Remembering Waseca as a regional agriculture education hub

Waseca was — before times, culture and farming changed, and budgets tightened — a regional agriculture education hub.

Participants at a Farm Camp at Farmamerica in Waseca, Minn., learn about combines. (File photo)

The past collided with the present during a drive through Waseca, which is a small community smack dab in the middle of fertile farmland in southern Minnesota.

The past includes Farmamerica, the state’s agriculture interpretive history center that includes a pioneer farmstead, one from the 1950s and another set in the present. In normal times, it hosts tours that bring farming to life for schoolchildren and others.

Waseca was — before times, culture and farming changed, and budgets tightened — a regional agriculture education hub. The United States has a long history of involvement in ag education, starting with the Morrill Land Grant Act of 1862, which established institutions of higher education across the country. The feds created experiment stations in 1914 to provide farmers with practical crop and livestock management learning opportunities.

By 1940, almost half of the government’s research and development spending involved agriculture research. The work took on new urgency in the aftermath of World War II when it was decided that best way to help the starving populations of Europe avoid falling into communist hands was increased U.S. food production.

Mass starvation fermented communist revolt, and the crisis, in the minds of many, was the worst humanitarian threat the world had ever faced. The United States, although it avoided the widespread property destruction of the war, had willingly sacrificed.


A long list of items — meat, butter, cheese, canned milk, sugar, tires, gas, shoes, fuel oil and kerosene — were rationed in those years. Farm equipment manufacturers had transformed factories into military equipment production; new farm machinery and tires were seldom available. After the war, official policy was that veterans had first dibs on new machinery, but the rule was easily circumvented.

Tractor manufacturers responded to pent-up demand by offering more tractor models with increased horsepower, and a greater emphasis was placed on convenience and safety. The first padded tractor seats were offered, and rudimentary safety devices installed.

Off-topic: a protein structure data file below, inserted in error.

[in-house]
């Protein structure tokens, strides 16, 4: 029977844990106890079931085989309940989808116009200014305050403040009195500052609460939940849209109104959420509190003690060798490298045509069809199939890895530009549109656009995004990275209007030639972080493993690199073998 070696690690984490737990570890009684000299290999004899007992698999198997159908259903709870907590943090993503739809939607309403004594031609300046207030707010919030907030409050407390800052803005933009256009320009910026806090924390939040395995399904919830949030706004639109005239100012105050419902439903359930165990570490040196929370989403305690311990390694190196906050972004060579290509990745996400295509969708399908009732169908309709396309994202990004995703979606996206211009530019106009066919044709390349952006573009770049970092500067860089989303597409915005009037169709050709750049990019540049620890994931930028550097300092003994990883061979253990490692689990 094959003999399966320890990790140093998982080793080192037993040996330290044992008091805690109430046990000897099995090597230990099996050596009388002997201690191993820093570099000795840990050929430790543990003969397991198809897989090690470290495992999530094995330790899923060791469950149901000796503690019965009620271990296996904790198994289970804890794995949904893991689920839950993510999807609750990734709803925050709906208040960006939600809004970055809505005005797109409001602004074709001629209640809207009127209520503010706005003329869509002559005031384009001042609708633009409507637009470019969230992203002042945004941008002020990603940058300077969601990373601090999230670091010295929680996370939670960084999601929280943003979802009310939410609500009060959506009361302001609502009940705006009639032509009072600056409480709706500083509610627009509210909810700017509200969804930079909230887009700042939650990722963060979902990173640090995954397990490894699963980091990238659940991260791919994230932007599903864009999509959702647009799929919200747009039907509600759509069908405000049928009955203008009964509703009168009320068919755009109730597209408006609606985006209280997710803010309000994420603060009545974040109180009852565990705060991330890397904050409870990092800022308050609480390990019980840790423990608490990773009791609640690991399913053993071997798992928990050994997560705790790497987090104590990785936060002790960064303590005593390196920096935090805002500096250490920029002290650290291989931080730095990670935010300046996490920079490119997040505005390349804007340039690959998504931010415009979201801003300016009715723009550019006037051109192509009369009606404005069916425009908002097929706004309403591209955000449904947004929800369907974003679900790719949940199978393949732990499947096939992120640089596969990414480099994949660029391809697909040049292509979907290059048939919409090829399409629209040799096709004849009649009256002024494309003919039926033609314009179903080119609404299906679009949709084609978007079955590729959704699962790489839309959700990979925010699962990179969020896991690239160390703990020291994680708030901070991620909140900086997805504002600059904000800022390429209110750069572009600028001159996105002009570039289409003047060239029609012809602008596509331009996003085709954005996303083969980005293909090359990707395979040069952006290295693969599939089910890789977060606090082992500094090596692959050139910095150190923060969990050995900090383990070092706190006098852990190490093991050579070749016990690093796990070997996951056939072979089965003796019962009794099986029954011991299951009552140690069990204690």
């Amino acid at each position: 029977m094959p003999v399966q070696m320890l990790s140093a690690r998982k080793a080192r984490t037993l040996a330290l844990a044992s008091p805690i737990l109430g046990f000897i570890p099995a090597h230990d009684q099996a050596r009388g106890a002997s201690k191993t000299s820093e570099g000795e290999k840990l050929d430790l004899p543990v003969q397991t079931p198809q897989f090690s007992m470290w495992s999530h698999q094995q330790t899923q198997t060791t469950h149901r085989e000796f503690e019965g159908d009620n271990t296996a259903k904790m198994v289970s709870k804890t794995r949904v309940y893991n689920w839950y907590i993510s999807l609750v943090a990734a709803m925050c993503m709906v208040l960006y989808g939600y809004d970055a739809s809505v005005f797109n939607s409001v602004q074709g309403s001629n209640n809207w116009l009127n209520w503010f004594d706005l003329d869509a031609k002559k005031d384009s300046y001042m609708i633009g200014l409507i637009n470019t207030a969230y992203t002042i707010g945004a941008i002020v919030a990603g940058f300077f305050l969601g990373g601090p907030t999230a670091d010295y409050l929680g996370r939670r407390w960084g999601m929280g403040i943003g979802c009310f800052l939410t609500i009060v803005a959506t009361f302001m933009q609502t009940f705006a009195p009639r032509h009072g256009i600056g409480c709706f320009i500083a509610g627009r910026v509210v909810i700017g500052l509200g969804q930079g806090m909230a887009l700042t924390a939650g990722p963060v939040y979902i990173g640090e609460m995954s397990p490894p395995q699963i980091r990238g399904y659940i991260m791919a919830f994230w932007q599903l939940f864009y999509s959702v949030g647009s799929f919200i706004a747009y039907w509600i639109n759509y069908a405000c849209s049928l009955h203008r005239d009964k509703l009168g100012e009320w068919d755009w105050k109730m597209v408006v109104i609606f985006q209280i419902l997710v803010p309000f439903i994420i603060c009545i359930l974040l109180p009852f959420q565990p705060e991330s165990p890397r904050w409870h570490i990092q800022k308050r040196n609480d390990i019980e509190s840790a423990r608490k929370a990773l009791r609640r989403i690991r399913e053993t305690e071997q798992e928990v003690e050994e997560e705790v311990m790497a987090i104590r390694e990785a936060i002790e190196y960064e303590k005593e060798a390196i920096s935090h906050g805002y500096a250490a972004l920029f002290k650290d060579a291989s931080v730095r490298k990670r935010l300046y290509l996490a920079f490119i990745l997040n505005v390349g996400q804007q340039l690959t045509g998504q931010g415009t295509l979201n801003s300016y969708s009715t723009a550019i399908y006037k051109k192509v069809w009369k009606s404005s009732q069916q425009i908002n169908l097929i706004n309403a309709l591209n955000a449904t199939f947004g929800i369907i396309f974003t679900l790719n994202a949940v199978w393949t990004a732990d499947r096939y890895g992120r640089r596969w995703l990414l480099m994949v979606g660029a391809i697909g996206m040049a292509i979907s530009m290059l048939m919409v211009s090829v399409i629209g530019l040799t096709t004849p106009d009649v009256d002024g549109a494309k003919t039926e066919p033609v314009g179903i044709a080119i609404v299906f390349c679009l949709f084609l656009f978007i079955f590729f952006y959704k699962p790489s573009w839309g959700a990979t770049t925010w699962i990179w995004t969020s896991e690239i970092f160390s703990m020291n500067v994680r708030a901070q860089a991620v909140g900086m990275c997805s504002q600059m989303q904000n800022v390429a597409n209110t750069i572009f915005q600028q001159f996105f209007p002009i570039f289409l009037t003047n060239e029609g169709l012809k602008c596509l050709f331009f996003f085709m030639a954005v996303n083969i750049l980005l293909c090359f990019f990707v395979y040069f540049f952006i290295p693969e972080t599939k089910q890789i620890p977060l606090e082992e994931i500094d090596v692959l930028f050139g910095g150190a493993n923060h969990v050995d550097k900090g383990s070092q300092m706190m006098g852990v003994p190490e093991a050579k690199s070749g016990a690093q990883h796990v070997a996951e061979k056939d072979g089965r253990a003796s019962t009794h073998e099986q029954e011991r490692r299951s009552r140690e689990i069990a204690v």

Hundreds of thousands of veterans eager to reestablish themselves in civilian life returned to farms across the country.

The government’s answer was to educate veterans on better farming practices. To that end, veterans were encouraged to take locally offered agriculture classes in less-busy winter months in return for monthly government checks.

Locally based instructors taught the classes, offered management advice, and visited their farmer-clients on-site. Farmers who participated received approximately $160 monthly to participate, which, although not a king’s ransom, was invaluable to many.

The Southern School of Agriculture admitted its first students in 1953. The school, which boarded school-age children from farm families, operated on a sixth-month schedule. It started later in the fall so students could help with harvest, and dismissed students earlier in spring so they could help with fieldwork. The curriculum continued to emphasize agriculture subjects until it closed in 1973.

The University of Minnesota opened a two-year technology college in Waseca in 1971. The institution had more than 20,000 enrollees before it ended operations in 1993. Despite local opposition, much of the campus was transformed into a federal prison.

The Southern Experiment Station, which has been located just south of Waseca since the early 20 th century, held education meetings on campus throughout the college’s existence. Some events discussed weed problems, mastitis and other animal-health issues, as well as marketing. The experiment station, like others across the Midwest, continues to hold invaluable field days.


However, financial pressure and changing agriculture moved Extension in Minnesota and other states to adjust service delivery in many counties. Fourteen regional Extension offices were established statewide, which was fiercely opposed by those convinced service would suffer.

Extension continues to play a vital role as a provider of unbiased research information. The professionals who staff offices across the Midwest remain the strongest link between the grassroots and land grant institutions. Needs and delivery systems change, but the goal remains the same — to help farmers and their families.

To read more of Mychal Wilmes columns, click here.

Mychal Wilmes is the retired managing editor of Agri News. He lives in West Concord, Minn., with his wife, Kathy.

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